State regulators decided Thursday to take a deeper look at the environmental effects of crude oil pipelines planned across northern Minnesota.

In procedural decisions on a pair of pipelines — one to deliver North Dakota crude oil, another to import Canadian crude — the Minnesota Public Utilities Commission set the stage for an expansive environmental analysis that supporters fear will delay the projects.

"We already know it is going to be gigantic," commission Chairwoman Beverly Jones Heydinger said of the planned environmental study.

The effort was compared to PolyMet Mining Corp.'s proposed northern Minnesota copper mine. A 3,500-page environmental report on that project was released in November — after 10 years of work.

Calgary-based Enbridge Energy, which proposes the two pipelines, wants the reviews done in time to begin construction in 2017. Company officials are concerned that delays in the studies could wreck that schedule.

"We intend to do extensive modeling of spill deposition and what happens at key, representative points — what would happen with a small- or medium-sized leak or a large leak," said Bill Grant, deputy commission for energy in the state Commerce Department, which will oversee the environmental studies.

Grant told regulators that the department will seek expert help from state environmental agencies and outside consultants. He defended the department's earlier environmental studies after pipeline opponents raised doubts about its expertise. "You are talking about people who have decades of experience in environmental review matters," he said.

For the North Dakota pipeline, known as Sandpiper, as well as the replacement of a line from Canada, called Line 3, the commission authorized full Environmental Impact Statements (EIS). The process requires draft and final versions of the study — steps that will be layered on top of the usual regulatory review for energy projects.

Although Enbridge supported the basic approach, delays of even a few months could be a problem, the company's attorney said. The commission declined to set a completion deadline of January 2017 that Enbridge requested.

"[I]n the Minnesota construction season you are talking about potentially the difference between being able to be in the field for the construction season in 2017 — or missing it," said Christina Brusven, an attorney for Enbridge, who noted that Enbridge applied to build Sandpiper two years ago.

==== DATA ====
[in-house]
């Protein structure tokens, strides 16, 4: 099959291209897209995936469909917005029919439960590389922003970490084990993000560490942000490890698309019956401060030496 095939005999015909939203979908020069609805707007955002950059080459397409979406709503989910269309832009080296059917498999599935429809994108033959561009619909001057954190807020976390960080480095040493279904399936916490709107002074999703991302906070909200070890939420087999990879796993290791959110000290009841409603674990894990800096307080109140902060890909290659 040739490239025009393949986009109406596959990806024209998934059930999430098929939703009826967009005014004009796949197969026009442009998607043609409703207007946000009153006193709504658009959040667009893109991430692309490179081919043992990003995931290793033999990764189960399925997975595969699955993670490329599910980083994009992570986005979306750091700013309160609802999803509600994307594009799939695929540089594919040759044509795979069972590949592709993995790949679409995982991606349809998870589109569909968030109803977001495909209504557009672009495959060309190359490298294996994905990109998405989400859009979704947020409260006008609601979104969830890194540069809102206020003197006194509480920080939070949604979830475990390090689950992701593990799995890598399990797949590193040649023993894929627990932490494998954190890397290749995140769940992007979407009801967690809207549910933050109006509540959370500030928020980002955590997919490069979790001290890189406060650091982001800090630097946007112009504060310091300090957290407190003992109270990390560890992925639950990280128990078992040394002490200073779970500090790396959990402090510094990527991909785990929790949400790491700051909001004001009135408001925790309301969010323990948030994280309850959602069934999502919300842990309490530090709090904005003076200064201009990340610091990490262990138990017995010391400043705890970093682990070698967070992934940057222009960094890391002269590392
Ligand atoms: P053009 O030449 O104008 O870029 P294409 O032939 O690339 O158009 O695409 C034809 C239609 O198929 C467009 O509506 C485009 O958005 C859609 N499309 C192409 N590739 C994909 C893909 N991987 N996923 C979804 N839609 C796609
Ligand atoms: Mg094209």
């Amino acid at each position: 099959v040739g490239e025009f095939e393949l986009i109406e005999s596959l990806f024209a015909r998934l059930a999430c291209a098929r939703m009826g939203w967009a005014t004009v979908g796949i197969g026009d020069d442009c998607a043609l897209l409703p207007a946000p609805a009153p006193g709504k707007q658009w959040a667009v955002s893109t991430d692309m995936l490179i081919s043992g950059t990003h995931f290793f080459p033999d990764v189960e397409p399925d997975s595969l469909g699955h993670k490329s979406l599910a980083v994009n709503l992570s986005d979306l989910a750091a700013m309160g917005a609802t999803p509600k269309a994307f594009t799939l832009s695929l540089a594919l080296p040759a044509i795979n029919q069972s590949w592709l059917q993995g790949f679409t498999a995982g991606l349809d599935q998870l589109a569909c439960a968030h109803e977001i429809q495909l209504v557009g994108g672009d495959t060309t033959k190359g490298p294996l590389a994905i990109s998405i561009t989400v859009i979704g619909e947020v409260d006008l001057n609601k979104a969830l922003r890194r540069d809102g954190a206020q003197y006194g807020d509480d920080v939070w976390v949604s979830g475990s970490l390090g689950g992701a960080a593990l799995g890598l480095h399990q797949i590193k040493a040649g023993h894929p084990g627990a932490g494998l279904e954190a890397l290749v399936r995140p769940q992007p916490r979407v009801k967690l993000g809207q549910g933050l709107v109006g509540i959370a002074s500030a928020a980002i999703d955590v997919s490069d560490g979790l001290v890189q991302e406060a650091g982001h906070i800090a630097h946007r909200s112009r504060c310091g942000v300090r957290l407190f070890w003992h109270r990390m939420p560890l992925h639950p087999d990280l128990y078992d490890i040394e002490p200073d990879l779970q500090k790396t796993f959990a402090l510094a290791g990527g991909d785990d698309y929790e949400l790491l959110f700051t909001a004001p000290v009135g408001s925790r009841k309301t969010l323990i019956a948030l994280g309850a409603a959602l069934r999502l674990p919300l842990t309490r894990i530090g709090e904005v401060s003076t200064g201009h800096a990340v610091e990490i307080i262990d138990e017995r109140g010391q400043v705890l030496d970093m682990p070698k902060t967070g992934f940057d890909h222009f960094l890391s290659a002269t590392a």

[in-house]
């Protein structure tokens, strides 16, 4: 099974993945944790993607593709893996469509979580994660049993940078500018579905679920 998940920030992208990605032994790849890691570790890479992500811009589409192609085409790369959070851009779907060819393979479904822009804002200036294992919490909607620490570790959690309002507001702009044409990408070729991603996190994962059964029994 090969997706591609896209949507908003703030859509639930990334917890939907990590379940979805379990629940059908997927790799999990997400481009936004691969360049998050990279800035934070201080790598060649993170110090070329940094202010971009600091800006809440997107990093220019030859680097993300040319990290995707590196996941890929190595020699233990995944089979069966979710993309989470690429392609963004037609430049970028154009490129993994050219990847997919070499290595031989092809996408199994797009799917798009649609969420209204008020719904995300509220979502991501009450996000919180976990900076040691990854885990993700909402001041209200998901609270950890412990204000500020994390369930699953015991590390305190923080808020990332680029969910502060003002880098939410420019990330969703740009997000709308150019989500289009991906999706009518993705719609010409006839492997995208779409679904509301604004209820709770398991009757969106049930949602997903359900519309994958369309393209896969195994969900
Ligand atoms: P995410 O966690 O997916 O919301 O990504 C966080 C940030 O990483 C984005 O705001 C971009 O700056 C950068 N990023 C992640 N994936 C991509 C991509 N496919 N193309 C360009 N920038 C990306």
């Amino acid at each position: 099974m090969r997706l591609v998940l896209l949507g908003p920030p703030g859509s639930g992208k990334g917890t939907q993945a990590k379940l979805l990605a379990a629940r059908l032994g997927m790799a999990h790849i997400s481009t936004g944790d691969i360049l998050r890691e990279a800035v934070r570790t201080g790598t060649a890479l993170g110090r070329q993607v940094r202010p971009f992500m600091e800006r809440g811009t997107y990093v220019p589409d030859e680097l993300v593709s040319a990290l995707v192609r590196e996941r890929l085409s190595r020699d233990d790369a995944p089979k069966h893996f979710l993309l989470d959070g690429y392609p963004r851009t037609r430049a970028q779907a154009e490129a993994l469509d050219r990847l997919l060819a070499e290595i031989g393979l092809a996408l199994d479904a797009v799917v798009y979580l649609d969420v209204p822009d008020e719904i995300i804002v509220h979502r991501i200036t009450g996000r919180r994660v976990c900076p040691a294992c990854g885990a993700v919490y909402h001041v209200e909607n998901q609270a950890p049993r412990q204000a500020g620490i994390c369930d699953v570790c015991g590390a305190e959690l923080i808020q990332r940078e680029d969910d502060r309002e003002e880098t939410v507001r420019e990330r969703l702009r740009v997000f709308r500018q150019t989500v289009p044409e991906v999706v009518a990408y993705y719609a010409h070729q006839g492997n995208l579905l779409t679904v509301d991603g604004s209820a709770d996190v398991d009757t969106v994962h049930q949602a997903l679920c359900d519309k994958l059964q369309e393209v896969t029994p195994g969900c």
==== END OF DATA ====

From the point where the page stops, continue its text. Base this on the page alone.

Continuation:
Regulators had little choice but to do an EIS, at least for the Sandpiper project. The state Appeals Court in September threw out the PUC's initial approach as a violation of state law. On Tuesday, the Minnesota Supreme Court declined to review that decision calling for an EIS.

"We got here because we short-circuited the process," said Kathryn Hoffman, an environmental attorney who had urged the PUC to do an EIS. "An EIS should have been ordered, and it was not — and we lost a year."

Pipeline critics, including the White Earth Nation, Friends of the Headwaters, a Park Rapids-based group, the Sierra Club and Honor the Earth, founded by activist Winona LaDuke, are fighting both pipelines, fearful of the risks to pristine northern waters and wild rice lakes.

Some groups have proposed entirely different routes for the line — paths that Enbridge has said are longer, more expensive and have their own environmental issues. The extent of the environmental review, including what alternate routes should be examined, will be the subject of a "scoping" process.

"What we are talking about are two large energy pipelines that are going to go through a relatively new corridor," said Joseph Plummer, attorney for the White Earth, which has asked to participate in the environmental study. "We need to take a serious look at this because this is bound to become the new main line."

Construction unions opposed environmentalists' study demands.

"This is about delay," said Ellen Boardman, an attorney for United Association of Journeymen and Apprentices of the Plumbing and Pipe Fitting Industry.

The $2.6 billion Sandpiper project would carry North Dakota crude oil to Superior, Wis., where Enbridge has a terminal and links to other pipelines serving refineries in the Midwest and elsewhere. The 210-mile path through Minnesota would go to Clearbrook, Minn., where Enbridge has another oil terminal, then cut south toward Park Rapids before turning east partly along a power line.

Separately, Enbridge has proposed a $7.5 billion project to replace the nearly 50-year-old Line 3 from Alberta to Superior, including a 364-mile U.S. segment mostly in Minnesota, estimated to cost $2.6 billion alone. From Clearbrook to Superior, it's proposed on the same route as Sandpiper.

That 36-inch-diameter line — even larger than Sandpiper — has a history of leaks and currently operates about half its capacity as a precaution. The replacement project would restore the line to its 760,000-barrel-per-day capacity.

Brusven said Line 3 suffers from "very significant corrosion and long-seam cracking." If the PUC process drags out, Minnesota could be left with the only remaining old sections of Line 3 because other parts are to be completed in 2017, she said.